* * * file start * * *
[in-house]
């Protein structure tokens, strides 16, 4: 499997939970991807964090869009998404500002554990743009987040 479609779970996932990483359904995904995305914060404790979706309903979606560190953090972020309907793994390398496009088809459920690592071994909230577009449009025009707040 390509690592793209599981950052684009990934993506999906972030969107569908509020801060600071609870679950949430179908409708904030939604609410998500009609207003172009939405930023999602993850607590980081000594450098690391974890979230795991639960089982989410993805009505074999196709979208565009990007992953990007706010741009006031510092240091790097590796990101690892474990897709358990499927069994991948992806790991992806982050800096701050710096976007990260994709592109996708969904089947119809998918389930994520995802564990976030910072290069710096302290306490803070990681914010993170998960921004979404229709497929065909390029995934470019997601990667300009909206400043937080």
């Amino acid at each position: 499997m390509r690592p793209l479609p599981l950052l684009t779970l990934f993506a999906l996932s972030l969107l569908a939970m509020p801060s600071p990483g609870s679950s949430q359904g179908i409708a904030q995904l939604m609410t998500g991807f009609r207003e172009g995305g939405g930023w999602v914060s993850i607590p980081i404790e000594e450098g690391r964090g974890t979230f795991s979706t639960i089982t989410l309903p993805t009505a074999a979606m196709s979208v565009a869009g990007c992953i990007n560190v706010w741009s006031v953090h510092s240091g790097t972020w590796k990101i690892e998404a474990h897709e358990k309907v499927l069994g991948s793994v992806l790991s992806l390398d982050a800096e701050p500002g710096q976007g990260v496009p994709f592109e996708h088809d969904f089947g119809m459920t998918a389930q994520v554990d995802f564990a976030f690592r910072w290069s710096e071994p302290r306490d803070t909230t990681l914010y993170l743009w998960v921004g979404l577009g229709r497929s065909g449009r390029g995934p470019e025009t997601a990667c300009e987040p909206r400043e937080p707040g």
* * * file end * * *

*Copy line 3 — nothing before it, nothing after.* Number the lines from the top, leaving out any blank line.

């Amino acid at each position: 499997m390509r690592p793209l479609p599981l950052l684009t779970l990934f993506a999906l996932s972030l969107l569908a939970m509020p801060s600071p990483g609870s679950s949430q359904g179908i409708a904030q995904l939604m609410t998500g991807f009609r207003e172009g995305g939405g930023w999602v914060s993850i607590p980081i404790e000594e450098g690391r964090g974890t979230f795991s979706t639960i089982t989410l309903p993805t009505a074999a979606m196709s979208v565009a869009g990007c992953i990007n560190v706010w741009s006031v953090h510092s240091g790097t972020w590796k990101i690892e998404a474990h897709e358990k309907v499927l069994g991948s793994v992806l790991s992806l390398d982050a800096e701050p500002g710096q976007g990260v496009p994709f592109e996708h088809d969904f089947g119809m459920t998918a389930q994520v554990d995802f564990a976030f690592r910072w290069s710096e071994p302290r306490d803070t909230t990681l914010y993170l743009w998960v921004g979404l577009g229709r497929s065909g449009r390029g995934p470019e025009t997601a990667c300009e987040p909206r400043e937080p707040g």